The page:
When I skimmed this week’s gospel reading from the lectionary, I rolled my eyes a little bit (my mother would be so pleased, quite possibly declaring I was looking for my brains).
Jesus heals the man at the pool.
It was an optional reading, but avoiding difficult texts is a sure-fire way for any clergy person to dive headlong into the shallow end. John 5 it was going to be.
I’ve long had a complicated relationship with the story of Jesus’ healing of the man at the pool. So much teaching revolved around the man playing the part of a victim…of making excuses before God…of not trusting Jesus enough…of being lazy…of not trying hard enough…or of falling into despair.
Hello, Bootstrap Theology.
If someone is somehow unable to pull themselves up by their own bootstraps, it’s their own fault. Why this is especially so when it comes to Jesus, I can’t say. It seems like this should be less so when it comes to understanding God’s movement in our lives.
Instead of trying to break the gospel down, I told the story of Anna and Horatio Spafford. Sometimes, facing hard truths becomes more tangible through the story of someone else. These people had faced the deaths of multiple children and were blamed for their own misfortune.
How many of us can relate?
How many of us were taught to never speak of the horrible things in life?
How many of us were taught that the touch of Jesus involved physical transformation and suddenly the whole world was better?
I began to wonder if there were deeper and more wondrous ways to understand the tragic events that befall us as humans. There must be, if healing causes such irreversible ripples in the universe.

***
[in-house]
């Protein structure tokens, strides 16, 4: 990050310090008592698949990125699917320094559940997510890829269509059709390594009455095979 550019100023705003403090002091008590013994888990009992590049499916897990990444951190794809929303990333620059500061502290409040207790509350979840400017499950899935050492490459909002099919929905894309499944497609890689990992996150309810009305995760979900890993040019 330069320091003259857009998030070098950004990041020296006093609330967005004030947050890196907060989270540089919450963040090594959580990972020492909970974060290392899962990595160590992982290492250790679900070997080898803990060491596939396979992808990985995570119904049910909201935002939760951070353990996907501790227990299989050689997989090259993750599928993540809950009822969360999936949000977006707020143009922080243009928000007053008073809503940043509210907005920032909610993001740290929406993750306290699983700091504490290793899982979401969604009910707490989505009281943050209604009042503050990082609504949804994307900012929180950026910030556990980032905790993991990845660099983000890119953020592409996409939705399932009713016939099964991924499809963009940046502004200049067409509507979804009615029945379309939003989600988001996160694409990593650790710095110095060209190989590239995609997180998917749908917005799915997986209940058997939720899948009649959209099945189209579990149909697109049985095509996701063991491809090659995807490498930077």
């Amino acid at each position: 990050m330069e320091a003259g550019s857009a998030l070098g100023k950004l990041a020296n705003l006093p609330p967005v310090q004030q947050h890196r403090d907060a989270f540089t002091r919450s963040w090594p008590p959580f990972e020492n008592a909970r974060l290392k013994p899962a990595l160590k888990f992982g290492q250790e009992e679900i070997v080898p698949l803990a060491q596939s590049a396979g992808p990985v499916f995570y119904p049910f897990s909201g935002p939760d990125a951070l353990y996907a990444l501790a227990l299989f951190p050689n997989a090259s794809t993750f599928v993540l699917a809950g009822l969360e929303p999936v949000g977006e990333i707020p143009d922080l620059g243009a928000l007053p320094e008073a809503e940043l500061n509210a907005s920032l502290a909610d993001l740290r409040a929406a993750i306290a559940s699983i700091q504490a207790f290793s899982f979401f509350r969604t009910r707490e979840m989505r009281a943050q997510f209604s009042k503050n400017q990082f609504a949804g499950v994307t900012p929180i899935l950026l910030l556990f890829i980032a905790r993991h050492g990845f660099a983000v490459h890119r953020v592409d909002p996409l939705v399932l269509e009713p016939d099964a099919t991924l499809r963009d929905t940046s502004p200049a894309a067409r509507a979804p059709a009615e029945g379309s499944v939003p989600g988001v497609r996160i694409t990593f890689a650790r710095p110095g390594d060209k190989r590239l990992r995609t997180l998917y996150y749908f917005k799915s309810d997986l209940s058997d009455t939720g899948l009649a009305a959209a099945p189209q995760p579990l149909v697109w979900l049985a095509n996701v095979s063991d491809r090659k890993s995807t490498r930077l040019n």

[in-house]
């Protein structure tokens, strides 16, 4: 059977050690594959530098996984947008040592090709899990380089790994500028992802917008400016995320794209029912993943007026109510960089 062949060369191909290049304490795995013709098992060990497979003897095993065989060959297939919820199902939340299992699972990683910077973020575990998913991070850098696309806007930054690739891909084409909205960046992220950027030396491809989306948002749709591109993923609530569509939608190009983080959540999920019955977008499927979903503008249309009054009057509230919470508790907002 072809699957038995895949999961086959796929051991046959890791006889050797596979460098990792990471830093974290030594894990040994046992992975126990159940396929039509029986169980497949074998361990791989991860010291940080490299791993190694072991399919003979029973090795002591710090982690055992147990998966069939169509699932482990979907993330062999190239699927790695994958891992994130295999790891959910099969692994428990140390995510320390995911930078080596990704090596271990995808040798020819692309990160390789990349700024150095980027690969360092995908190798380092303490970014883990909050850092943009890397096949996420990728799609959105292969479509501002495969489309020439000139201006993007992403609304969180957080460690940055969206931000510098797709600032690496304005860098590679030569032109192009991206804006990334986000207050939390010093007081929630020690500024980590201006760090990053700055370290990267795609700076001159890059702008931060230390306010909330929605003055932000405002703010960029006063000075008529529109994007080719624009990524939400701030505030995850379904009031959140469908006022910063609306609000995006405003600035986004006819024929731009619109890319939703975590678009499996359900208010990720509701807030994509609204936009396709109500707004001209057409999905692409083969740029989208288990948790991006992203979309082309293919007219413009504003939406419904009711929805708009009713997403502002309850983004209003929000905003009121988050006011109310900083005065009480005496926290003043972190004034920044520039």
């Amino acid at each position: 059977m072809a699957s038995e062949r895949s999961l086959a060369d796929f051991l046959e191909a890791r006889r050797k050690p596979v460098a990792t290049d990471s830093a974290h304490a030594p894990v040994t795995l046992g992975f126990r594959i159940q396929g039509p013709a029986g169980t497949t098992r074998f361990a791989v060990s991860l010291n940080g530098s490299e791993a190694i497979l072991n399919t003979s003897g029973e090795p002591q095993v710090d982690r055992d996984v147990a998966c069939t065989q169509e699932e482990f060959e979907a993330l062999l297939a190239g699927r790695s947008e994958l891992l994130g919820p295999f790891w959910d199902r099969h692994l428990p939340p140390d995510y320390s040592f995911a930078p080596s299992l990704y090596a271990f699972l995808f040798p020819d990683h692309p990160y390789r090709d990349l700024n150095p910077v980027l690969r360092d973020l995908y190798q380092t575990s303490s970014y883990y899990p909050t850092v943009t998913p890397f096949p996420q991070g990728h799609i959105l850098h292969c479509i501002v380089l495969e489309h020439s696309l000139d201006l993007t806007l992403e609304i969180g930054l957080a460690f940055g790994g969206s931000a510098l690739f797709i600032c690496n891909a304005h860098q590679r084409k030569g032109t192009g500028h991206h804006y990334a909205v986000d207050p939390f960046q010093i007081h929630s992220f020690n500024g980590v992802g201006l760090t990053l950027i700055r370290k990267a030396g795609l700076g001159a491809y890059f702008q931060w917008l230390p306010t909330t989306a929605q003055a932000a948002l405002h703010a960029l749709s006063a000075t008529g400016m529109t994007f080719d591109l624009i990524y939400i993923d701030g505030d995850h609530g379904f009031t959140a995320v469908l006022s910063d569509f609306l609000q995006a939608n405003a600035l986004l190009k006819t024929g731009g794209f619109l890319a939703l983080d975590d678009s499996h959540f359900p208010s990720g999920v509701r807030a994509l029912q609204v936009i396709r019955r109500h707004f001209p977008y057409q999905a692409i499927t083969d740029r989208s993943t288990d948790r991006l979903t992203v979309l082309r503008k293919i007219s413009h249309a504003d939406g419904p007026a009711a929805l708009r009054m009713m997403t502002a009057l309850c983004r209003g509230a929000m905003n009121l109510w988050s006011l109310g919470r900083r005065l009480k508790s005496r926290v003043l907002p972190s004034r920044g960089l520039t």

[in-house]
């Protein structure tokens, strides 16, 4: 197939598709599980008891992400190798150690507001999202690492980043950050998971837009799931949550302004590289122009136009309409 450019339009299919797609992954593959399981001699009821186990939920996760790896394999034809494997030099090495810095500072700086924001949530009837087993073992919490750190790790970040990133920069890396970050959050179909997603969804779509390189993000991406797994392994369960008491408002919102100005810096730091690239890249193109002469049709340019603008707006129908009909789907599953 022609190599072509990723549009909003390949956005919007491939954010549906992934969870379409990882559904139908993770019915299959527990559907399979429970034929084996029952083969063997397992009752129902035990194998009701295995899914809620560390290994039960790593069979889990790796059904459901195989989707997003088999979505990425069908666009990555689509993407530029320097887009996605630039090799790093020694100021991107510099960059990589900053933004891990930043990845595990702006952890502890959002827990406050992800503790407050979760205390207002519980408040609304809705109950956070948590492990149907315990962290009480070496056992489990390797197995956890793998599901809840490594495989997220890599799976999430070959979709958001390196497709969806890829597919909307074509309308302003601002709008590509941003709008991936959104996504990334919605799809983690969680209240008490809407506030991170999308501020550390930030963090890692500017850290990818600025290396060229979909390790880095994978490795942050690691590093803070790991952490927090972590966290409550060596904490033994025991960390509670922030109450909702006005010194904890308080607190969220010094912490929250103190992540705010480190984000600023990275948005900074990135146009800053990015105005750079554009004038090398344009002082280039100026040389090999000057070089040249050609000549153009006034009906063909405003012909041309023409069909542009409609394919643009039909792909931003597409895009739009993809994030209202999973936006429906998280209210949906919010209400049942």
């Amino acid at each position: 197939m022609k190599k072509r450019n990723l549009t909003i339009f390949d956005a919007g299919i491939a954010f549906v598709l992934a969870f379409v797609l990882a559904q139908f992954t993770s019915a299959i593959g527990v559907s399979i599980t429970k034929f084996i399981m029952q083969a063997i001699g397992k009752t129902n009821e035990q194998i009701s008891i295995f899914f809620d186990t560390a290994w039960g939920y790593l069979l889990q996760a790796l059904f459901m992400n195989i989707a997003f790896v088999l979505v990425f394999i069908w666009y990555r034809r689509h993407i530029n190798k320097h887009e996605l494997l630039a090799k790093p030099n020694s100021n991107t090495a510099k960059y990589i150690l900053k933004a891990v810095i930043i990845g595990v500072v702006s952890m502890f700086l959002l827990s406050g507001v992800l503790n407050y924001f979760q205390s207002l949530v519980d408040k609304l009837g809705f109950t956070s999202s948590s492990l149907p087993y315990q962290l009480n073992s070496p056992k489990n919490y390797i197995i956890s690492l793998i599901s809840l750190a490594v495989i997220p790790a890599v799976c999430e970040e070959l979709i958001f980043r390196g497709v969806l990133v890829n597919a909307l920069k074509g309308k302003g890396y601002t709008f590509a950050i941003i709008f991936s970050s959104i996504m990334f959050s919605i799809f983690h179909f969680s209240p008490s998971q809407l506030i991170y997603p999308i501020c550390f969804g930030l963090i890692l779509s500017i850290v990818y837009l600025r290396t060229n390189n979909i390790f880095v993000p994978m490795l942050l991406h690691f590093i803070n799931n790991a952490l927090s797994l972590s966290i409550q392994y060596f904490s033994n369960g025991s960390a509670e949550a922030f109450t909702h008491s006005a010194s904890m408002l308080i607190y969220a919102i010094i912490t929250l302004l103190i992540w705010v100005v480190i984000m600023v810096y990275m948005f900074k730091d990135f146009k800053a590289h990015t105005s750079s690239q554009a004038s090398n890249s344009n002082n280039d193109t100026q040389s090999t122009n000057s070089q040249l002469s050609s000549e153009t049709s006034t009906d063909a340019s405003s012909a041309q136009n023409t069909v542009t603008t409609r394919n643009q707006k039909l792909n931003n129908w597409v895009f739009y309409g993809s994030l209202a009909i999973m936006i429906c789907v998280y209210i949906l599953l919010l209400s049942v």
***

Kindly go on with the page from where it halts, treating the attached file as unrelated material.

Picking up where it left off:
What happens, though, when healing brings about more change and more upheaval than the tragedy itself?
Healing is a far more complicated process than we care to discuss. We’d much prefer Jesus to touch us, and then let us be on our merry ways. We often skip the drastic social, relational, and economic tsunamis that come along with healing. We forget that perhaps we are meant to be co-creators with God, partners in the grand scheme of a miracle.
God may dwell at the centre of healing, but we still need to present as expressions of ongoing love. The man at the pool needed friends and family to come around him and help him live into his new life. Anna and Horatio needed new expressions of community to come around them as they wrestled with all that happened to them.
When we begin to accept miracles as communal events in our lives, we begin to understand better why people might be hesitant to accept help or love or support. We begin to acknowledge our deeply flawed humanness, and relinquish the need to blame people for our flustered confusion.
When we begin to accept healing in such ways, both divine and human, we begin to ride the intersections of God’s grace upon our psyches. In those moments, we can say with all honesty that it is truly well with our souls.